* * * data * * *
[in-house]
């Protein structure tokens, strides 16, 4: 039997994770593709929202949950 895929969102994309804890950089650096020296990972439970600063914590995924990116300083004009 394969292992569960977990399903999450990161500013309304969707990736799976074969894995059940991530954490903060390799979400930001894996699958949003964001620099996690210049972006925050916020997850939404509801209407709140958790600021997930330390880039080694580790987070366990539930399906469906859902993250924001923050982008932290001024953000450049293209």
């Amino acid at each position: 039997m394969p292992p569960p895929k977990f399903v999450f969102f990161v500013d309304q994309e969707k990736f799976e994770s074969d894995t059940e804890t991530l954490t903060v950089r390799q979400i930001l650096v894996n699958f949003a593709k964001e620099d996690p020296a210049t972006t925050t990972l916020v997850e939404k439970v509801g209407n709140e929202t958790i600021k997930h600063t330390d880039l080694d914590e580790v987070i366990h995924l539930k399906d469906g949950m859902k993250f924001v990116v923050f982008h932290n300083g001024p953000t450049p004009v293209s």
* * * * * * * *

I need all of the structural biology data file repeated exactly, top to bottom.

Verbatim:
[in-house]
């Protein structure tokens, strides 16, 4: 039997994770593709929202949950 895929969102994309804890950089650096020296990972439970600063914590995924990116300083004009 394969292992569960977990399903999450990161500013309304969707990736799976074969894995059940991530954490903060390799979400930001894996699958949003964001620099996690210049972006925050916020997850939404509801209407709140958790600021997930330390880039080694580790987070366990539930399906469906859902993250924001923050982008932290001024953000450049293209």
């Amino acid at each position: 039997m394969p292992p569960p895929k977990f399903v999450f969102f990161v500013d309304q994309e969707k990736f799976e994770s074969d894995t059940e804890t991530l954490t903060v950089r390799q979400i930001l650096v894996n699958f949003a593709k964001e620099d996690p020296a210049t972006t925050t990972l916020v997850e939404k439970v509801g209407n709140e929202t958790i600021k997930h600063t330390d880039l080694d914590e580790v987070i366990h995924l539930k399906d469906g949950m859902k993250f924001v990116v923050f982008h932290n300083g001024p953000t450049p004009v293209s």